New rural lending rules take effect
The Reserve Bank's new capital adequacy requirements for farm lending take effect today, requiring New Zealand's four largest banks to hold more appropriate regulatory capital to back their rural lending portfolios.
The changes affect the risk weights used in regulatory capital calculations and mean the four big banks will have higher regulatory capital requirements than when the existing Basel II capital regime commenced in 2008.
The exact impact on each bank varies depending upon the make-up of their rural lending portfolio. Loans carrying lower risks attract lower risk weights.
Reserve Bank Deputy Governor Grant Spencer said the new risk weights are more
conservative and reflect a more accurate assessment of risk.
"The new rules will ensure banks are better prepared for any extreme shock to the rural sector," Mr Spencer said.
"The Reserve Bank expects the new average risk weight across these banks will be about 80 to 90 percent. This is an increase on existing risk weights. However, it is important to note that before 2008 – i.e., before the Basel II capital regime was introduced – this figure was 100 percent.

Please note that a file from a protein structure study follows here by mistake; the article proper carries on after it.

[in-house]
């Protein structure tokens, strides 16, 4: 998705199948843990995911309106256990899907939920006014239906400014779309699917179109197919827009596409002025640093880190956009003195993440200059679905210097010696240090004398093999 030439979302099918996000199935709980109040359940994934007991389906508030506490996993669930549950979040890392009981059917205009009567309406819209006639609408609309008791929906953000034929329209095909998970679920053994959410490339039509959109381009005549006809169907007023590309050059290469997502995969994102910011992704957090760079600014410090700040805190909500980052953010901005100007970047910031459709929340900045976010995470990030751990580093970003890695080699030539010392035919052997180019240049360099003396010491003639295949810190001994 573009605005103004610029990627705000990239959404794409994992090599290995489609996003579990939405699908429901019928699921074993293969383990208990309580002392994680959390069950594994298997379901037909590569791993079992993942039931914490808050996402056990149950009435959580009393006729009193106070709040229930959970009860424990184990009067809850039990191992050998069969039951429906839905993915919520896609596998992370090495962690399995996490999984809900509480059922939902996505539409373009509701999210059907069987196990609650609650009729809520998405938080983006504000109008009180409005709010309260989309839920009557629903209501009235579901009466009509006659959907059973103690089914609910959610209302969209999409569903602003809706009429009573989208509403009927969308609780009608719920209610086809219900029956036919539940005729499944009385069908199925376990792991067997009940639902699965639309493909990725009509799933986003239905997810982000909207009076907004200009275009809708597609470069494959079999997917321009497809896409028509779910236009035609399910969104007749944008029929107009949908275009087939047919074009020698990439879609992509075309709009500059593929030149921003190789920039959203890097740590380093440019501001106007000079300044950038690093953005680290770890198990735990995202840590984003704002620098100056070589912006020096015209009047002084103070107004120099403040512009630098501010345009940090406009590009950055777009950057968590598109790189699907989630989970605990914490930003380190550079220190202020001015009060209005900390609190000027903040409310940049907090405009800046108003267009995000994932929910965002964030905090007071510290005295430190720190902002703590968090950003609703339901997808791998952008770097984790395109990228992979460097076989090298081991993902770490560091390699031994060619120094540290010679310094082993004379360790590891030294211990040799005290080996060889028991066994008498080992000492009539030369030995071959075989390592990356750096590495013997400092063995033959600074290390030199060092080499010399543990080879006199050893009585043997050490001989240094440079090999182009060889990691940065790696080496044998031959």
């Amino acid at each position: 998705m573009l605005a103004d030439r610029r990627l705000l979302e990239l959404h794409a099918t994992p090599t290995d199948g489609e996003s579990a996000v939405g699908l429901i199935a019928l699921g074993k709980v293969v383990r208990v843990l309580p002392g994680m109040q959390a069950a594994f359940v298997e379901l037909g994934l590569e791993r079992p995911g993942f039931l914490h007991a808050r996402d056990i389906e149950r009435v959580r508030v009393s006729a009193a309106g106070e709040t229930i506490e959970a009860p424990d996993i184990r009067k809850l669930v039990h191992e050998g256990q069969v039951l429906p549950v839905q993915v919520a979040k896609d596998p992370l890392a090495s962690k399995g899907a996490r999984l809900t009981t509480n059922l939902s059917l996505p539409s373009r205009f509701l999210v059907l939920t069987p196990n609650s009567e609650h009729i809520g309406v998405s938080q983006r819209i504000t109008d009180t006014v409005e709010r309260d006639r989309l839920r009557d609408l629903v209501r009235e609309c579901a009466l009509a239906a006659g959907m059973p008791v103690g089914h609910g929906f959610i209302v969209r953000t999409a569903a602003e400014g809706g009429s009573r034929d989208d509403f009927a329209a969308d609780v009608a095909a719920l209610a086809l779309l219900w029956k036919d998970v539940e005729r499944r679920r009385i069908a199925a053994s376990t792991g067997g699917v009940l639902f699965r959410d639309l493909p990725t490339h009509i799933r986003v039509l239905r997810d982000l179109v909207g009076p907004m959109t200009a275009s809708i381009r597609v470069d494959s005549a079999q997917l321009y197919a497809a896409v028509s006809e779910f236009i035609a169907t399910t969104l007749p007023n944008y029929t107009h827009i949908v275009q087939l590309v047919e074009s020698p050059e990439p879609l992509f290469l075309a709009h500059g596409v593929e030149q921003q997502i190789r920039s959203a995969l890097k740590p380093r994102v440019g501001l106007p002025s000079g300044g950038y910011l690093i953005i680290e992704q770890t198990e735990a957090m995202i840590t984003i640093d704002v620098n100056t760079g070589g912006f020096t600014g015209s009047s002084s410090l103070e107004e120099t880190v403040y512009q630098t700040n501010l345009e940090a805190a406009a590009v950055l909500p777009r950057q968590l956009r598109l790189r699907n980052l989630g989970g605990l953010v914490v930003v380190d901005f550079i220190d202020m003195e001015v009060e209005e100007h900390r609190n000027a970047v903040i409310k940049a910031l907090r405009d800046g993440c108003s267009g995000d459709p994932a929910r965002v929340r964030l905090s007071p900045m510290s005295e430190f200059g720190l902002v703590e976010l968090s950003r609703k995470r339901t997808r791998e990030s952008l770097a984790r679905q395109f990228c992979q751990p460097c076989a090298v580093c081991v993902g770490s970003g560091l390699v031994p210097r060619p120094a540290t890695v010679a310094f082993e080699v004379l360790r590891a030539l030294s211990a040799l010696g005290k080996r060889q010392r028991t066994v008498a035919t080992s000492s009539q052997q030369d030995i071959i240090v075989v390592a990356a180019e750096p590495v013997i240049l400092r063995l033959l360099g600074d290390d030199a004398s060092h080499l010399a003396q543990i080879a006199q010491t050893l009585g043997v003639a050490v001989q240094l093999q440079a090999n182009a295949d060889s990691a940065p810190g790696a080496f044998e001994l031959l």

"The changes are expected to have only a minor impact on rural loan margins, as banks have already adjusted pricing considerably over recent years."
The rule change affects only New Zealand's four largest banks, also known as internal models (IM) banks, which use their own Reserve Bank approved models for determining minimum capital requirements.
All other banks use a standardised model and are subject to a risk weighting of 100 percent.
See this Q&A for responses to frequently asked questions about the rural lending rules.
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